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fiery crash by first responders who showed up just in the nick of time. you can see the car on fire in florida and the police officers pulling the man to safety while his legs are still engulfed. moments after the car exploded shooting even more flames high into the sky. the dramatic scene played out last night. the driver somehow lost control of his vehicle slamming it into a concrete barrier. thanks to the officers he will survive. poison land, stolen water, violent crime, there is no doubt a negative side to northern california's marijuana boom, but as kpix5's wilson walker shows us, only on 5 tonight another problem is literally stalking the hills of humboldt county. >> reporter: the humboldt county animal shelter, loud, busy and almost always near capacity. >> we have a constant stream, a constant supply of strays. >> reporter: like just about everything else around here, you can trace it right back to
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the region's green rush. >> the people that come to our community even just traveling trimmers, almost all of them bring dogs with them. >> reporter: but the problem is hardly confined to the pound. >> actually been in the family since 1865. >> reporter: wes moore has spent his entire life working this land in the county's eastern hills and while there has always been marijuana here, the explosion of growers coming from outside the county has brought a new pack of problems. >> probably 75% of them take their dogs when they leave for the season, but some of them turn their dog loose and it has to fend for theirself. >> reporter: dogs turned loose by the seasonal flood of trimmers or that simply wandered away from guard duties at a farm. we won't show you the worst damage, but those dogs are taking a lethal toll on the region's livestock. >> they chew their ears off. they blind them from chewing on their face. they'll chew their udders off,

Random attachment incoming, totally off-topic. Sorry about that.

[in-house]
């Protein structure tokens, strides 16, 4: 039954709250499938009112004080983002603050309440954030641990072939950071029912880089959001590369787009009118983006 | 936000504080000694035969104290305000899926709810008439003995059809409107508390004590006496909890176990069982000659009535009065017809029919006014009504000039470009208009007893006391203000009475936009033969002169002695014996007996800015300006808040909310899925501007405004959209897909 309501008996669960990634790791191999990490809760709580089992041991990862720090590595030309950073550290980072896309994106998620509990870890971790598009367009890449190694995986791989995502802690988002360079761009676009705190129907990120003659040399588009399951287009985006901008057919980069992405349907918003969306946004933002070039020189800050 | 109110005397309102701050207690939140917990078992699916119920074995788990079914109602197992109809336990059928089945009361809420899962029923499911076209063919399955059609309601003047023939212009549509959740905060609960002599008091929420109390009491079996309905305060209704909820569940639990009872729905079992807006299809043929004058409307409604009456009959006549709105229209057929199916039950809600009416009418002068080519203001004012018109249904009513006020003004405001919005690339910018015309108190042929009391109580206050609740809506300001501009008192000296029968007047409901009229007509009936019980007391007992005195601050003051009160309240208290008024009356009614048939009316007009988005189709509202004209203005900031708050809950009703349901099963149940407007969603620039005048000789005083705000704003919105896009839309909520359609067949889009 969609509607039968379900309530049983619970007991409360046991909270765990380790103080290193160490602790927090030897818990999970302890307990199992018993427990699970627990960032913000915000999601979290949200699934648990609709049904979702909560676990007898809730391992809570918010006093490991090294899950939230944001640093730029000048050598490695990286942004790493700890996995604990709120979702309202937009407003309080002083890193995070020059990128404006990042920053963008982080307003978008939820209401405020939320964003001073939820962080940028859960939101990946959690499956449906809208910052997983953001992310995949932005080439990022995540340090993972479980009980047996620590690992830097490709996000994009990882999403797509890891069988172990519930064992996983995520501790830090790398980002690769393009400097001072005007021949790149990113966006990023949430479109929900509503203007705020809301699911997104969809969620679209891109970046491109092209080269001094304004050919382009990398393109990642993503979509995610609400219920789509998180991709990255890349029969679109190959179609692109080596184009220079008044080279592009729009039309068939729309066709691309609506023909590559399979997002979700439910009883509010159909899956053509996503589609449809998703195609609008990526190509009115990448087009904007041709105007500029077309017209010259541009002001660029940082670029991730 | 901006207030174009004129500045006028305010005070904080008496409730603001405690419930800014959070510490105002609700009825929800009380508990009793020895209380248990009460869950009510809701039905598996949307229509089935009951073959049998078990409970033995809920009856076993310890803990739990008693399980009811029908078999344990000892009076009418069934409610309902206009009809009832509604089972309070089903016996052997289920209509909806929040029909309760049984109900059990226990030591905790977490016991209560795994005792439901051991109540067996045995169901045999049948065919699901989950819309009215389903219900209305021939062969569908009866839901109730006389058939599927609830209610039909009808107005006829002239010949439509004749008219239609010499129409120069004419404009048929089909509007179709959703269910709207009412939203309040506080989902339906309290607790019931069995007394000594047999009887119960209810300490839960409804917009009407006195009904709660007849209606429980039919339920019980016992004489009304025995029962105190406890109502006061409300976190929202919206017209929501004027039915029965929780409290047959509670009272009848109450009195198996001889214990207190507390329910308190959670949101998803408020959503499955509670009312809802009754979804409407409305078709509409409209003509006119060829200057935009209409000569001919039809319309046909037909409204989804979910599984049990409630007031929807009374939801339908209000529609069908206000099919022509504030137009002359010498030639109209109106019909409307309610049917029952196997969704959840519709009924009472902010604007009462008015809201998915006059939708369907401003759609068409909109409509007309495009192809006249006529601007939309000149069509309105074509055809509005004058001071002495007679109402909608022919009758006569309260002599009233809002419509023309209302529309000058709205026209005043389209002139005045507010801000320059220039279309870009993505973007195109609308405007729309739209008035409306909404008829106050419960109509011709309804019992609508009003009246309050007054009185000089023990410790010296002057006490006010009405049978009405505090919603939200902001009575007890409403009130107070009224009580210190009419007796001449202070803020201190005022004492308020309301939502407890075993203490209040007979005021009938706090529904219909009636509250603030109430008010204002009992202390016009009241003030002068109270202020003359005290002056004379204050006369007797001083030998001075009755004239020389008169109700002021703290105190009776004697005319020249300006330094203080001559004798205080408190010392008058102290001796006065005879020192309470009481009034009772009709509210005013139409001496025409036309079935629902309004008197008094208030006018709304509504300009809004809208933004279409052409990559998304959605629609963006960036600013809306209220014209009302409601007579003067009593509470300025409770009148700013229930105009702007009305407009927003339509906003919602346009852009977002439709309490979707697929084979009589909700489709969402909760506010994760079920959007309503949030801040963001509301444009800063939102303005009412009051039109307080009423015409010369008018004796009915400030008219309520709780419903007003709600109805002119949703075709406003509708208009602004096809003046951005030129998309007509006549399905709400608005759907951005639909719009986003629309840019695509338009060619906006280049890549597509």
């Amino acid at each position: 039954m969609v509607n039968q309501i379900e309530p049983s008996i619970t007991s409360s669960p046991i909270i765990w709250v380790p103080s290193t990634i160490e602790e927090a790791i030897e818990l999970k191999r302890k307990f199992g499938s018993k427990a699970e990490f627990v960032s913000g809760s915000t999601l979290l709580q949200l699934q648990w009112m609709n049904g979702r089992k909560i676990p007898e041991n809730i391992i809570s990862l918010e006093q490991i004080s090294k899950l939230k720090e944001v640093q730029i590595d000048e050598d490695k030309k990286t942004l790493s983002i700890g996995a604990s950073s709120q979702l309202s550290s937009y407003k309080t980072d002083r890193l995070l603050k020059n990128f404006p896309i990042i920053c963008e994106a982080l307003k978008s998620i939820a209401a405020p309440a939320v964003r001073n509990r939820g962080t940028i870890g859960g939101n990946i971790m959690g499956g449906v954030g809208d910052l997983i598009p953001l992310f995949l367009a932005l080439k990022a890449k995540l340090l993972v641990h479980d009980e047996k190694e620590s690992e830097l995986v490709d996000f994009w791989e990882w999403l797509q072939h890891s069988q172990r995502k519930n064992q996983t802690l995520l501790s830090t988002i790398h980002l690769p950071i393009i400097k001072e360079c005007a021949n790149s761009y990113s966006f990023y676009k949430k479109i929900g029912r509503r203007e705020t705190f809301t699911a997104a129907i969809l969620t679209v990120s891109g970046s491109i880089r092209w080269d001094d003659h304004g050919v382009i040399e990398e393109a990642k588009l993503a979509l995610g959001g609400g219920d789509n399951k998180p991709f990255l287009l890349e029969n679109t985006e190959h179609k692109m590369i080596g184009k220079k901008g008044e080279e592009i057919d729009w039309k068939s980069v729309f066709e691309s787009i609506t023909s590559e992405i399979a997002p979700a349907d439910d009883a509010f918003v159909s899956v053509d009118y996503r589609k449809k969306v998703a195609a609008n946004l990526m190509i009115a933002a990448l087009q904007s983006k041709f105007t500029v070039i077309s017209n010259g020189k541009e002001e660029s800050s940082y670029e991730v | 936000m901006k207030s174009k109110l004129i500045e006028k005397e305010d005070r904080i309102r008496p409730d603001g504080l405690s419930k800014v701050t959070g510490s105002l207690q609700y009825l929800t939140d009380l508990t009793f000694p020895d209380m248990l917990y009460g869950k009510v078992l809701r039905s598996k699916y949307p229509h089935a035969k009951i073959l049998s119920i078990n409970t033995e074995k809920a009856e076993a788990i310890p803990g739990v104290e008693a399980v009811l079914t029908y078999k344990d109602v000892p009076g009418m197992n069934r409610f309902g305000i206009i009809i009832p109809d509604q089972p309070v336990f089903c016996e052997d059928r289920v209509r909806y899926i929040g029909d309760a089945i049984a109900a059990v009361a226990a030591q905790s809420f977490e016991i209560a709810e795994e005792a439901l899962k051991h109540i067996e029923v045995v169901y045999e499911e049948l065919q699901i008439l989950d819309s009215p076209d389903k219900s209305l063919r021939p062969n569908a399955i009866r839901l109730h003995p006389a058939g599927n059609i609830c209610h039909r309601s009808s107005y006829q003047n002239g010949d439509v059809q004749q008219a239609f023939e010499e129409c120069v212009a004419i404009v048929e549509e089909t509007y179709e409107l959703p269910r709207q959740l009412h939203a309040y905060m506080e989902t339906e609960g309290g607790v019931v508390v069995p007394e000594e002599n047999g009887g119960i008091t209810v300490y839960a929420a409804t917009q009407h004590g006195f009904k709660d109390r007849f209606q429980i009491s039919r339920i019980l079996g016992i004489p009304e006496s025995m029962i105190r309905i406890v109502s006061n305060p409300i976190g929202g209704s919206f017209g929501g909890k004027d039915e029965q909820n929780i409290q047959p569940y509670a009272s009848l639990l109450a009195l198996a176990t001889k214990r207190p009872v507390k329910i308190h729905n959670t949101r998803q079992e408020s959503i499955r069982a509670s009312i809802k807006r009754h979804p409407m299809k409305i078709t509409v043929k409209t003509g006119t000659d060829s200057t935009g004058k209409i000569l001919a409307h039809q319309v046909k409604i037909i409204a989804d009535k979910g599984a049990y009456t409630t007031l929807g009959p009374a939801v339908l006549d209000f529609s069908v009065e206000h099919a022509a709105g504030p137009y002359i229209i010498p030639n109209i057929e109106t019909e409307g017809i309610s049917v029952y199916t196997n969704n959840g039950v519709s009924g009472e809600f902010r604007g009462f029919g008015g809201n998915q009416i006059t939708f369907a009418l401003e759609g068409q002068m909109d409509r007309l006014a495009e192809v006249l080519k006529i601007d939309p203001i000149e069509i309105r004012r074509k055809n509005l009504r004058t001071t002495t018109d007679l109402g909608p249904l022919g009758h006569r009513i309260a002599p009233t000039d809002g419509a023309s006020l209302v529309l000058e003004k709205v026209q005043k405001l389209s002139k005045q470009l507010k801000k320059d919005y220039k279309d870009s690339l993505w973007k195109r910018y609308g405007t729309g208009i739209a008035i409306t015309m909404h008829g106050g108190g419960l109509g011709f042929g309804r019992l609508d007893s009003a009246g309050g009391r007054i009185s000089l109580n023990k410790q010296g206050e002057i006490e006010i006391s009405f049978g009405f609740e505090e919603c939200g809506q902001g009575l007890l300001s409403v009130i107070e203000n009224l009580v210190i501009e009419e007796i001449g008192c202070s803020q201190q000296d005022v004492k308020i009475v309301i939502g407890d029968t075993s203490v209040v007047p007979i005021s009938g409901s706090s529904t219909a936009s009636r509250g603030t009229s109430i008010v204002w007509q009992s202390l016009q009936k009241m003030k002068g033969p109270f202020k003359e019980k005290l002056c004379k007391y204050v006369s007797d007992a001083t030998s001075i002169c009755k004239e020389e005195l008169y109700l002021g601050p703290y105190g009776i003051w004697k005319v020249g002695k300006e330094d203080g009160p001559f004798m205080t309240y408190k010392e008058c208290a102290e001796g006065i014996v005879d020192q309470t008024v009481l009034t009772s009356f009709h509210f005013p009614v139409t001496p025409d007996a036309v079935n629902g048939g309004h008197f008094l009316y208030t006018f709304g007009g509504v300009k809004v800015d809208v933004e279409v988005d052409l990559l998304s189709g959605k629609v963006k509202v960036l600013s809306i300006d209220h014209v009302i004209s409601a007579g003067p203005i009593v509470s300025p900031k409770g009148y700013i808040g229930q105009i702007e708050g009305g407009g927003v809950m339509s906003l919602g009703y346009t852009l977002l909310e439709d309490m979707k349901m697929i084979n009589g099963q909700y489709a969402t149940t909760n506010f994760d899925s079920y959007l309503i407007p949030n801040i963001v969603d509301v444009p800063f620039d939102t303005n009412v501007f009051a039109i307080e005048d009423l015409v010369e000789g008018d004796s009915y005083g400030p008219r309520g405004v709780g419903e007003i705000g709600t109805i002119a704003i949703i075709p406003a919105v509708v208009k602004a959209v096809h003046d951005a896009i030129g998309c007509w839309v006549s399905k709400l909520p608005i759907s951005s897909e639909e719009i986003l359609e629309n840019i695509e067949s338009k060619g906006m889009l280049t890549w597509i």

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rip their stomachs open. >> reporter: it's not just the animals that are killed or have to be put down because of injuries. the surviving cattle is often traumatized or underweight. that means ranchers take a hit at the auction and struggle to manage cows that are all terrified of their herding dogs. the problem is really part of the season now. the sunny months give way to winter and ranchers find themselves chasing the growths of last year's grow, the dogs left ranging the hillside that makes them almost impossible to catch. >> they'll operate in packs and that's one of the issues we have is when they operate in packs, they can do more damage. >> reporter: there's one livestock deputy for 4,000 square miles of county. >> not only do we have live stock issues, we have wildlife run down by these dogs as well.
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>> reporter: once the new growing season arrives, so will a new wave of dogs. >> you're right about the animal shelter. we filter through so many dogs. >> another pitbull, another shepherd. >> reporter: some of those mixes push close to 150 pounds and on this day several dogs deemed too aggressive for adoption were moved out of the shelter, but this is really just unpiles of the collateral -- just one piece of the collateral damage here ravaged by the marijuana growers who don't play by the rules and don't care who has to pay the consequences. >> people who come up here and make a lot of money and the people living here are left with the aftermath. >> the damage is left behind. >> in this case it's dogs left behind. >> reporter: in humboldt county wilson walker, kpix5. >> a shelter there works day and night with pitbull adoption agencies trying to keep its